Advertisement

OPINION - The Standard View: The justice system is failing Londoners at their time of greatest need

Metropolitan Police chief Sir Mark Rowley defended the action taken by his officers on Saturday (Aaron Chown/PA) (PA Wire)
Metropolitan Police chief Sir Mark Rowley defended the action taken by his officers on Saturday (Aaron Chown/PA) (PA Wire)

Britain’s justice system is on red alert. Today the Met Commissioner criticised the Crown Prosecution Service, accusing it of failing victims of crime by “cherry-picking” cases to artificially enhance conviction rates.

Sir Mark Rowley told the Evening Standard about his view that prosecutors “are not taking on the harder cases”. The data appears to back him up. Figures from the Ministry of Justice show that prosecutions in England and Wales in the 12 months to the end of September last year were down 16 per cent on the comparable pre-Covid figure, despite a 14 per cent rise in recorded crime.

Of course, Sir Mark faces many of his own challenges trying to drive through reforms at the Met which are desperately needed. But his views on this matter should be listened to. The risk of any cherry-picking of cases is that a whole slew of victims of crime are effectively cut out of the justice system, because it is simply harder to gather evidence, prosecute and secure conviction.

Sir Mark’s comments come only a month after this newspaper revealed the pressure on London’s justice system, with victims, defendants and witnesses regularly facing delays stretching for years as a result of backlogs in our courts. One thing is clear — many Londoners continue to be failed at their time of greatest need.

Vauxhall warning

Another week, another news story about how Brexit is suffocating the economy. The owner of car manufacturer Vauxhall warned that the sector faces an “existential threat” and that without changes to the Trade and Co-operation Agreement with the EU, it cannot commit to manufacturing electric vehicles in the UK.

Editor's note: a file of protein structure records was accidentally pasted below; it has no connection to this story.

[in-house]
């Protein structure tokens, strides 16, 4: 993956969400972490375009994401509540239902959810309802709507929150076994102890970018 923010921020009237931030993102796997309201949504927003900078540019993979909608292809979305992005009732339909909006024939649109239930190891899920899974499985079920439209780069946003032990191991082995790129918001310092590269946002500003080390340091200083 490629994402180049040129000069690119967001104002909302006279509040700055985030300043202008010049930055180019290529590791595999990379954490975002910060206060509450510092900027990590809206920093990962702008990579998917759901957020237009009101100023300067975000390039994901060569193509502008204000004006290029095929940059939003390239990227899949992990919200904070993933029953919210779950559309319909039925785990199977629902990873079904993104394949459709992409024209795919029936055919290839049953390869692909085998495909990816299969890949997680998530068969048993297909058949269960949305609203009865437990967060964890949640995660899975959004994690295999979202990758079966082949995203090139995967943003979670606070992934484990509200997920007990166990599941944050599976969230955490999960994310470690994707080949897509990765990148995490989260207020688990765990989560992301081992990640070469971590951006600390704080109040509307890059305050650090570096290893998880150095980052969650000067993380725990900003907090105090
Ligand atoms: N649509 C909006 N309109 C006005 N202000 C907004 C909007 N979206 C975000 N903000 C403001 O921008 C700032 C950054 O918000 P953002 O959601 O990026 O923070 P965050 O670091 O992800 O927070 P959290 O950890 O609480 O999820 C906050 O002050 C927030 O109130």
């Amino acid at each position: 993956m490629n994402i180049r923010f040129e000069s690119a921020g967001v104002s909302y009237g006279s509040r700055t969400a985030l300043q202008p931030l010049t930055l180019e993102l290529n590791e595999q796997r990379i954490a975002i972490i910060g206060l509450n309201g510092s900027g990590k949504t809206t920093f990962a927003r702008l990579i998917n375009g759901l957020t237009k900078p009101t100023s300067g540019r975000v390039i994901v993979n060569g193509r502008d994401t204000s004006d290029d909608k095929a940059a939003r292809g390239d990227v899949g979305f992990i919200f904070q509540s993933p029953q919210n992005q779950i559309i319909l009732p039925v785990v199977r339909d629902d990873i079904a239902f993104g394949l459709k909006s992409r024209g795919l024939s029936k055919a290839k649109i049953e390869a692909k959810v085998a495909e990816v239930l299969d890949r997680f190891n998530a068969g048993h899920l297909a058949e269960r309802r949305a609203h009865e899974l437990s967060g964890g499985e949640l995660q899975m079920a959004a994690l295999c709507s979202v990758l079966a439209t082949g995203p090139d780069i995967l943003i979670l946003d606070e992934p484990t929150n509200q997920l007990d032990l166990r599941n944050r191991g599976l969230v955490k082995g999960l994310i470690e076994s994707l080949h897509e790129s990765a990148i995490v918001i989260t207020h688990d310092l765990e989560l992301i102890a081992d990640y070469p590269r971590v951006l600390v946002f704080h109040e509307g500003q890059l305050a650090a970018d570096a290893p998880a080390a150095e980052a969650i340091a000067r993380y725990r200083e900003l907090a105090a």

The issue relates to rules of origin, which may result in tariffs that make car production in the UK uncompetitive compared to the EU, Japan or South Korea.

This development marries two issues in which Britain is flagging — the impact of trade friction, now that we have left the single market and customs union, and the lack of homegrown battery manufacturing capability.

This represents an existential threat to the UK automotive sector. The Prime Minister, who enthusiastically backed Brexit, must intensify co-operation and the thawing of relations with Europe to ensure our car industry, hitherto a great British success story, can still thrive.

Power of UK fashion

Proof, if we ever needed it, that fashion makes money comes with the publication of Burberry’s annual results. Part of its record-breaking profits is down to the introduction of a twist on the company’s classic trench coat, in plastic, which shoppers can’t get enough of.

It was, in fact, London’s own Mary Quant who introduced the plastic raincoat; Burberry’s trench coat takes this genius idea that bit further. Another example of the power of our fashion industry.